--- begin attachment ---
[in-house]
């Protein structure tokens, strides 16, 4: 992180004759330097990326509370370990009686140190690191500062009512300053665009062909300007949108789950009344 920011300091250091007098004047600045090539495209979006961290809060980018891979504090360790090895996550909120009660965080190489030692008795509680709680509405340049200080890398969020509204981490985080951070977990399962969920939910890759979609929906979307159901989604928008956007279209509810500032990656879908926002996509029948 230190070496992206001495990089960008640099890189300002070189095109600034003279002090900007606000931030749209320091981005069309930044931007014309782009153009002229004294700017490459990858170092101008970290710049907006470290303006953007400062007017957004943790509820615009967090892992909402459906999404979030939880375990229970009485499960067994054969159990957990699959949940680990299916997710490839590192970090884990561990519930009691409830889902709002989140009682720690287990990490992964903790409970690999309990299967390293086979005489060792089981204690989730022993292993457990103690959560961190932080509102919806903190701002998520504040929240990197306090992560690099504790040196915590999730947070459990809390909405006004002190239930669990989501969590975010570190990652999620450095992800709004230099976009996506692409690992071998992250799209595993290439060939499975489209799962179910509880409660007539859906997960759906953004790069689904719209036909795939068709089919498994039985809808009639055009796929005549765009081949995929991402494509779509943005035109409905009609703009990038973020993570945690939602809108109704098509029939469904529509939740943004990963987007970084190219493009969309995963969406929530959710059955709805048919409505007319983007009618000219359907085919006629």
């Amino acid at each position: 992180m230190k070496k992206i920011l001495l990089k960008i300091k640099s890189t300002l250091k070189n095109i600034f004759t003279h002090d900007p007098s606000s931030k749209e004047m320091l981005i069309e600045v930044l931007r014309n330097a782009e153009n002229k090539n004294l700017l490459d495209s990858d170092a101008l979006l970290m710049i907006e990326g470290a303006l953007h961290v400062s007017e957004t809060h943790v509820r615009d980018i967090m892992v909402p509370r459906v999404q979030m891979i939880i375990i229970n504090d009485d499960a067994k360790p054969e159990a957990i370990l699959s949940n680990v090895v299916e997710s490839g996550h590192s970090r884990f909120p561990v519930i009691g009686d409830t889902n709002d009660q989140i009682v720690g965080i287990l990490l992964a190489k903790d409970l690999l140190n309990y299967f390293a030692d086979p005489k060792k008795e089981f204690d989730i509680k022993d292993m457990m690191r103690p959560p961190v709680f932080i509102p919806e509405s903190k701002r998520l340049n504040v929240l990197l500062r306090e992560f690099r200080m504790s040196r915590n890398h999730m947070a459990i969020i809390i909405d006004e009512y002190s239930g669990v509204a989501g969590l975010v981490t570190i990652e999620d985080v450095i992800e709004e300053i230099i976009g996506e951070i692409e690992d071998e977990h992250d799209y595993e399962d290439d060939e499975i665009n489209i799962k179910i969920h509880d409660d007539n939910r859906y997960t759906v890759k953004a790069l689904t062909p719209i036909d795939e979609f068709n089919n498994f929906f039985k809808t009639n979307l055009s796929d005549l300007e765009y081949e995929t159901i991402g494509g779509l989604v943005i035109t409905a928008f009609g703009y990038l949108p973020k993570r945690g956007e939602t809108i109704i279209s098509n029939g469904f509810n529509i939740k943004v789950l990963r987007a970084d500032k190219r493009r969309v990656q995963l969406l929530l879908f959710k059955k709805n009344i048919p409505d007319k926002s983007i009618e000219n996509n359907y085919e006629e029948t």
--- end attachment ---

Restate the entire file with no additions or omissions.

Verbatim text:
[in-house]
């Protein structure tokens, strides 16, 4: 992180004759330097990326509370370990009686140190690191500062009512300053665009062909300007949108789950009344 920011300091250091007098004047600045090539495209979006961290809060980018891979504090360790090895996550909120009660965080190489030692008795509680709680509405340049200080890398969020509204981490985080951070977990399962969920939910890759979609929906979307159901989604928008956007279209509810500032990656879908926002996509029948 230190070496992206001495990089960008640099890189300002070189095109600034003279002090900007606000931030749209320091981005069309930044931007014309782009153009002229004294700017490459990858170092101008970290710049907006470290303006953007400062007017957004943790509820615009967090892992909402459906999404979030939880375990229970009485499960067994054969159990957990699959949940680990299916997710490839590192970090884990561990519930009691409830889902709002989140009682720690287990990490992964903790409970690999309990299967390293086979005489060792089981204690989730022993292993457990103690959560961190932080509102919806903190701002998520504040929240990197306090992560690099504790040196915590999730947070459990809390909405006004002190239930669990989501969590975010570190990652999620450095992800709004230099976009996506692409690992071998992250799209595993290439060939499975489209799962179910509880409660007539859906997960759906953004790069689904719209036909795939068709089919498994039985809808009639055009796929005549765009081949995929991402494509779509943005035109409905009609703009990038973020993570945690939602809108109704098509029939469904529509939740943004990963987007970084190219493009969309995963969406929530959710059955709805048919409505007319983007009618000219359907085919006629």
């Amino acid at each position: 992180m230190k070496k992206i920011l001495l990089k960008i300091k640099s890189t300002l250091k070189n095109i600034f004759t003279h002090d900007p007098s606000s931030k749209e004047m320091l981005i069309e600045v930044l931007r014309n330097a782009e153009n002229k090539n004294l700017l490459d495209s990858d170092a101008l979006l970290m710049i907006e990326g470290a303006l953007h961290v400062s007017e957004t809060h943790v509820r615009d980018i967090m892992v909402p509370r459906v999404q979030m891979i939880i375990i229970n504090d009485d499960a067994k360790p054969e159990a957990i370990l699959s949940n680990v090895v299916e997710s490839g996550h590192s970090r884990f909120p561990v519930i009691g009686d409830t889902n709002d009660q989140i009682v720690g965080i287990l990490l992964a190489k903790d409970l690999l140190n309990y299967f390293a030692d086979p005489k060792k008795e089981f204690d989730i509680k022993d292993m457990m690191r103690p959560p961190v709680f932080i509102p919806e509405s903190k701002r998520l340049n504040v929240l990197l500062r306090e992560f690099r200080m504790s040196r915590n890398h999730m947070a459990i969020i809390i909405d006004e009512y002190s239930g669990v509204a989501g969590l975010v981490t570190i990652e999620d985080v450095i992800e709004e300053i230099i976009g996506e951070i692409e690992d071998e977990h992250d799209y595993e399962d290439d060939e499975i665009n489209i799962k179910i969920h509880d409660d007539n939910r859906y997960t759906v890759k953004a790069l689904t062909p719209i036909d795939e979609f068709n089919n498994f929906f039985k809808t009639n979307l055009s796929d005549l300007e765009y081949e995929t159901i991402g494509g779509l989604v943005i035109t409905a928008f009609g703009y990038l949108p973020k993570r945690g956007e939602t809108i109704i279209s098509n029939g469904f509810n529509i939740k943004v789950l990963r987007a970084d500032k190219r493009r969309v990656q995963l969406l929530l879908f959710k059955k709805n009344i048919p409505d007319k926002s983007i009618e000219n996509n359907y085919e006629e029948t």